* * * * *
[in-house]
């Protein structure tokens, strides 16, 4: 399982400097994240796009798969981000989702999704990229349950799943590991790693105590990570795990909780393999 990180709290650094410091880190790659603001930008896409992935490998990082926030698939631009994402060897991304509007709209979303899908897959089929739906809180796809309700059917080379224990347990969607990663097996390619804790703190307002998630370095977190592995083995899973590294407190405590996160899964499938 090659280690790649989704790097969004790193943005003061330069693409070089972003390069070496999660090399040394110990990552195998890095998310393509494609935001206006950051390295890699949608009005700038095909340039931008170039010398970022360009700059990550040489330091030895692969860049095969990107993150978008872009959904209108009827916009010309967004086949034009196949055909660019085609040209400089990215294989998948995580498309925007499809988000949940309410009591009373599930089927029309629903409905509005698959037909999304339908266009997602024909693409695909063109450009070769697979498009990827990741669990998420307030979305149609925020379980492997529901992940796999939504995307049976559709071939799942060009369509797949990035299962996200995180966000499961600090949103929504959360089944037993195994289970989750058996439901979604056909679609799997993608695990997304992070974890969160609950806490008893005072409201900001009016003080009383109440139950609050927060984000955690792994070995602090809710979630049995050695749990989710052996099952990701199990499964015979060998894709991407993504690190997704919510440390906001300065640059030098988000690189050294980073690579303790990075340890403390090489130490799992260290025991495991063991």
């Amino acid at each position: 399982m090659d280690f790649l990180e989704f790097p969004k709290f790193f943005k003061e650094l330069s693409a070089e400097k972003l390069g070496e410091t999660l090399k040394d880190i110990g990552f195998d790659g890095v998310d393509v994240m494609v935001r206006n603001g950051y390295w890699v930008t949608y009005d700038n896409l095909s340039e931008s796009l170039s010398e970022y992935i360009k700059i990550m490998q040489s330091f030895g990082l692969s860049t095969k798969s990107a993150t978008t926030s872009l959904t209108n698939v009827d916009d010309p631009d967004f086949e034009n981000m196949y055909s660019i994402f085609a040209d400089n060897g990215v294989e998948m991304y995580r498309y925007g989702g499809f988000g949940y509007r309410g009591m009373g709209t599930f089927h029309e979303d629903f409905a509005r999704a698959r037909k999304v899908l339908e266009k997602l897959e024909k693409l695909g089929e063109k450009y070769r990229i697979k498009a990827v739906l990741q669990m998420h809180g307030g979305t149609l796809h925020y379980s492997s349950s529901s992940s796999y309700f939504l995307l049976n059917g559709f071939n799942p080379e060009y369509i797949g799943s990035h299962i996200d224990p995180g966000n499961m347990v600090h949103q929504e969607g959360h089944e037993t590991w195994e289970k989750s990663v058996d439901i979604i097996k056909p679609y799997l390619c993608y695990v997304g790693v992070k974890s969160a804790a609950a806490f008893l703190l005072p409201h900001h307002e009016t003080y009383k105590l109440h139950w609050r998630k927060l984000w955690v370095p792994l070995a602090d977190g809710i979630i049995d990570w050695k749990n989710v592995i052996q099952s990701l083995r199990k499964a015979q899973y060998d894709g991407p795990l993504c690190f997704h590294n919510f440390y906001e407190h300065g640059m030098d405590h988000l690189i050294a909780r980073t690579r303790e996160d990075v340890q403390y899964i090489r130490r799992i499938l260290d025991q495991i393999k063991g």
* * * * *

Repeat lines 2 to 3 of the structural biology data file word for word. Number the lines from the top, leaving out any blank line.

């Protein structure tokens, strides 16, 4: 399982400097994240796009798969981000989702999704990229349950799943590991790693105590990570795990909780393999 990180709290650094410091880190790659603001930008896409992935490998990082926030698939631009994402060897991304509007709209979303899908897959089929739906809180796809309700059917080379224990347990969607990663097996390619804790703190307002998630370095977190592995083995899973590294407190405590996160899964499938 090659280690790649989704790097969004790193943005003061330069693409070089972003390069070496999660090399040394110990990552195998890095998310393509494609935001206006950051390295890699949608009005700038095909340039931008170039010398970022360009700059990550040489330091030895692969860049095969990107993150978008872009959904209108009827916009010309967004086949034009196949055909660019085609040209400089990215294989998948995580498309925007499809988000949940309410009591009373599930089927029309629903409905509005698959037909999304339908266009997602024909693409695909063109450009070769697979498009990827990741669990998420307030979305149609925020379980492997529901992940796999939504995307049976559709071939799942060009369509797949990035299962996200995180966000499961600090949103929504959360089944037993195994289970989750058996439901979604056909679609799997993608695990997304992070974890969160609950806490008893005072409201900001009016003080009383109440139950609050927060984000955690792994070995602090809710979630049995050695749990989710052996099952990701199990499964015979060998894709991407993504690190997704919510440390906001300065640059030098988000690189050294980073690579303790990075340890403390090489130490799992260290025991495991063991």
């Amino acid at each position: 399982m090659d280690f790649l990180e989704f790097p969004k709290f790193f943005k003061e650094l330069s693409a070089e400097k972003l390069g070496e410091t999660l090399k040394d880190i110990g990552f195998d790659g890095v998310d393509v994240m494609v935001r206006n603001g950051y390295w890699v930008t949608y009005d700038n896409l095909s340039e931008s796009l170039s010398e970022y992935i360009k700059i990550m490998q040489s330091f030895g990082l692969s860049t095969k798969s990107a993150t978008t926030s872009l959904t209108n698939v009827d916009d010309p631009d967004f086949e034009n981000m196949y055909s660019i994402f085609a040209d400089n060897g990215v294989e998948m991304y995580r498309y925007g989702g499809f988000g949940y509007r309410g009591m009373g709209t599930f089927h029309e979303d629903f409905a509005r999704a698959r037909k999304v899908l339908e266009k997602l897959e024909k693409l695909g089929e063109k450009y070769r990229i697979k498009a990827v739906l990741q669990m998420h809180g307030g979305t149609l796809h925020y379980s492997s349950s529901s992940s796999y309700f939504l995307l049976n059917g559709f071939n799942p080379e060009y369509i797949g799943s990035h299962i996200d224990p995180g966000n499961m347990v600090h949103q929504e969607g959360h089944e037993t590991w195994e289970k989750s990663v058996d439901i979604i097996k056909p679609y799997l390619c993608y695990v997304g790693v992070k974890s969160a804790a609950a806490f008893l703190l005072p409201h900001h307002e009016t003080y009383k105590l109440h139950w609050r998630k927060l984000w955690v370095p792994l070995a602090d977190g809710i979630i049995d990570w050695k749990n989710v592995i052996q099952s990701l083995r199990k499964a015979q899973y060998d894709g991407p795990l993504c690190f997704h590294n919510f440390y906001e407190h300065g640059m030098d405590h988000l690189i050294a909780r980073t690579r303790e996160d990075v340890q403390y899964i090489r130490r799992i499938l260290d025991q495991i393999k063991g």